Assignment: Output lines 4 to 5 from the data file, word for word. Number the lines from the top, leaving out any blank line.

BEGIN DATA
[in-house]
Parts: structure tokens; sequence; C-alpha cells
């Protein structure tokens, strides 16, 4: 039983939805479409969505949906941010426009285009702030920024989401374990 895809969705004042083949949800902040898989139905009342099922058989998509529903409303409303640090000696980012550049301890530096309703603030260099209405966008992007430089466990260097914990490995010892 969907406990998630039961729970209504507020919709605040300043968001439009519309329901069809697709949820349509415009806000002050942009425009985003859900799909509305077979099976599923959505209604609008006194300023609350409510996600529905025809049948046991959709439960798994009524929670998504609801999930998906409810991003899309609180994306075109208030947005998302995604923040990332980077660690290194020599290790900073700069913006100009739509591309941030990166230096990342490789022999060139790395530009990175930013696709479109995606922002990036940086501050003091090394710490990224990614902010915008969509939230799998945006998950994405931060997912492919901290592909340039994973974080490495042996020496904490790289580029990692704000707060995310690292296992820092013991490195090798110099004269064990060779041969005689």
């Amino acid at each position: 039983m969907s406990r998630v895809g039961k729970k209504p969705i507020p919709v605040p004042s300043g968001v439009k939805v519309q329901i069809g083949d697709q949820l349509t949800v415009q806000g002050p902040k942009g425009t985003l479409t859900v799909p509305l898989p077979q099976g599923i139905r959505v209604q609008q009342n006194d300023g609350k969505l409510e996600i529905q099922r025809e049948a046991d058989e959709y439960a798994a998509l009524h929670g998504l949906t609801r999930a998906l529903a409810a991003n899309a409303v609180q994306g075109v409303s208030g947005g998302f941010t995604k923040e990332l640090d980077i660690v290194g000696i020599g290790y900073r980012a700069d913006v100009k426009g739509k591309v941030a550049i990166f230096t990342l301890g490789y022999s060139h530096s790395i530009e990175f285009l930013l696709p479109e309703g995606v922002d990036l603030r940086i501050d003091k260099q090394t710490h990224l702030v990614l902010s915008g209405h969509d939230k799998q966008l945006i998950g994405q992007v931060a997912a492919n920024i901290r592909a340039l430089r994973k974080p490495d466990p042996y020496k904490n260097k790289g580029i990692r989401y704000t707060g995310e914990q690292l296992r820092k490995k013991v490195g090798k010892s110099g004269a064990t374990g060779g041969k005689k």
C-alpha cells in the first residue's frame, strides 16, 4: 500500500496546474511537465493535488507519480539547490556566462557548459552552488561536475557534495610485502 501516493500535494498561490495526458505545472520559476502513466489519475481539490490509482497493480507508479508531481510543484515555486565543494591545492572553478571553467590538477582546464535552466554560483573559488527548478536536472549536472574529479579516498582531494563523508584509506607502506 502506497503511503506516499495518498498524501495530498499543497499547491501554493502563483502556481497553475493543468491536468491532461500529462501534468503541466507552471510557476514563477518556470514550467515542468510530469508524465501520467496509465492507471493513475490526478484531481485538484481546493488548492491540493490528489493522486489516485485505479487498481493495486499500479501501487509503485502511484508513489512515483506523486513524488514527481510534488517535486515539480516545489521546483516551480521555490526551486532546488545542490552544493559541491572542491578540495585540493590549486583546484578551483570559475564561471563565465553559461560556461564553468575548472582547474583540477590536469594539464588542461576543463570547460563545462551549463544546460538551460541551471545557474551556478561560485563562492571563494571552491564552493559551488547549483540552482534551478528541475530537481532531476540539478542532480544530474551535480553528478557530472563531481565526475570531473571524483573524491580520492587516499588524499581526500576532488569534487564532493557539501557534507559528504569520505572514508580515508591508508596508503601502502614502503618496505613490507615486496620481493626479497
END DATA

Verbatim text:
């Amino acid at each position: 039983m969907s406990r998630v895809g039961k729970k209504p969705i507020p919709v605040p004042s300043g968001v439009k939805v519309q329901i069809g083949d697709q949820l349509t949800v415009q806000g002050p902040k942009g425009t985003l479409t859900v799909p509305l898989p077979q099976g599923i139905r959505v209604q609008q009342n006194d300023g609350k969505l409510e996600i529905q099922r025809e049948a046991d058989e959709y439960a798994a998509l009524h929670g998504l949906t609801r999930a998906l529903a409810a991003n899309a409303v609180q994306g075109v409303s208030g947005g998302f941010t995604k923040e990332l640090d980077i660690v290194g000696i020599g290790y900073r980012a700069d913006v100009k426009g739509k591309v941030a550049i990166f230096t990342l301890g490789y022999s060139h530096s790395i530009e990175f285009l930013l696709p479109e309703g995606v922002d990036l603030r940086i501050d003091k260099q090394t710490h990224l702030v990614l902010s915008g209405h969509d939230k799998q966008l945006i998950g994405q992007v931060a997912a492919n920024i901290r592909a340039l430089r994973k974080p490495d466990p042996y020496k904490n260097k790289g580029i990692r989401y704000t707060g995310e914990q690292l296992r820092k490995k013991v490195g090798k010892s110099g004269a064990t374990g060779g041969k005689k």
C-alpha cells in the first residue's frame, strides 16, 4: 500500500496546474511537465493535488507519480539547490556566462557548459552552488561536475557534495610485502 501516493500535494498561490495526458505545472520559476502513466489519475481539490490509482497493480507508479508531481510543484515555486565543494591545492572553478571553467590538477582546464535552466554560483573559488527548478536536472549536472574529479579516498582531494563523508584509506607502506 502506497503511503506516499495518498498524501495530498499543497499547491501554493502563483502556481497553475493543468491536468491532461500529462501534468503541466507552471510557476514563477518556470514550467515542468510530469508524465501520467496509465492507471493513475490526478484531481485538484481546493488548492491540493490528489493522486489516485485505479487498481493495486499500479501501487509503485502511484508513489512515483506523486513524488514527481510534488517535486515539480516545489521546483516551480521555490526551486532546488545542490552544493559541491572542491578540495585540493590549486583546484578551483570559475564561471563565465553559461560556461564553468575548472582547474583540477590536469594539464588542461576543463570547460563545462551549463544546460538551460541551471545557474551556478561560485563562492571563494571552491564552493559551488547549483540552482534551478528541475530537481532531476540539478542532480544530474551535480553528478557530472563531481565526475570531473571524483573524491580520492587516499588524499581526500576532488569534487564532493557539501557534507559528504569520505572514508580515508591508508596508503601502502614502503618496505613490507615486496620481493626479497